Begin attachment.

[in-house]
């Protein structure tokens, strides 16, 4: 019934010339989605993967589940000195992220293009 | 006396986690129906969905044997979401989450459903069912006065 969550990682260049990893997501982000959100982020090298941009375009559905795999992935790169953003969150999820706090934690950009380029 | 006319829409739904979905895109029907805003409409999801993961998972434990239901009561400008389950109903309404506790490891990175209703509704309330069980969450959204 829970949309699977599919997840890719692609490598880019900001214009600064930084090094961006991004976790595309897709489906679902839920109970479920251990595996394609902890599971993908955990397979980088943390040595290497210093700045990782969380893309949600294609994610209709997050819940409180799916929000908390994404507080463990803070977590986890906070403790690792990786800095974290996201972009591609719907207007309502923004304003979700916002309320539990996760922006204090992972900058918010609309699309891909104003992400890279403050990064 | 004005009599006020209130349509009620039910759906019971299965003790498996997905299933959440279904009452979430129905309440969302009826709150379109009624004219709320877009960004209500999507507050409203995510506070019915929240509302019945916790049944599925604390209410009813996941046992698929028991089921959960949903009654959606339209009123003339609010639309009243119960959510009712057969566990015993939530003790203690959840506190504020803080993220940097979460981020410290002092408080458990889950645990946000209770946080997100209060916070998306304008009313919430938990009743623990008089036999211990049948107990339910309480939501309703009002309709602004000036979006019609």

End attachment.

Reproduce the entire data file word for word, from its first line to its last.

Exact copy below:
[in-house]
């Protein structure tokens, strides 16, 4: 019934010339989605993967589940000195992220293009 | 006396986690129906969905044997979401989450459903069912006065 969550990682260049990893997501982000959100982020090298941009375009559905795999992935790169953003969150999820706090934690950009380029 | 006319829409739904979905895109029907805003409409999801993961998972434990239901009561400008389950109903309404506790490891990175209703509704309330069980969450959204 829970949309699977599919997840890719692609490598880019900001214009600064930084090094961006991004976790595309897709489906679902839920109970479920251990595996394609902890599971993908955990397979980088943390040595290497210093700045990782969380893309949600294609994610209709997050819940409180799916929000908390994404507080463990803070977590986890906070403790690792990786800095974290996201972009591609719907207007309502923004304003979700916002309320539990996760922006204090992972900058918010609309699309891909104003992400890279403050990064 | 004005009599006020209130349509009620039910759906019971299965003790498996997905299933959440279904009452979430129905309440969302009826709150379109009624004219709320877009960004209500999507507050409203995510506070019915929240509302019945916790049944599925604390209410009813996941046992698929028991089921959960949903009654959606339209009123003339609010639309009243119960959510009712057969566990015993939530003790203690959840506190504020803080993220940097979460981020410290002092408080458990889950645990946000209770946080997100209060916070998306304008009313919430938990009743623990008089036999211990049948107990339910309480939501309703009002309709602004000036979006019609």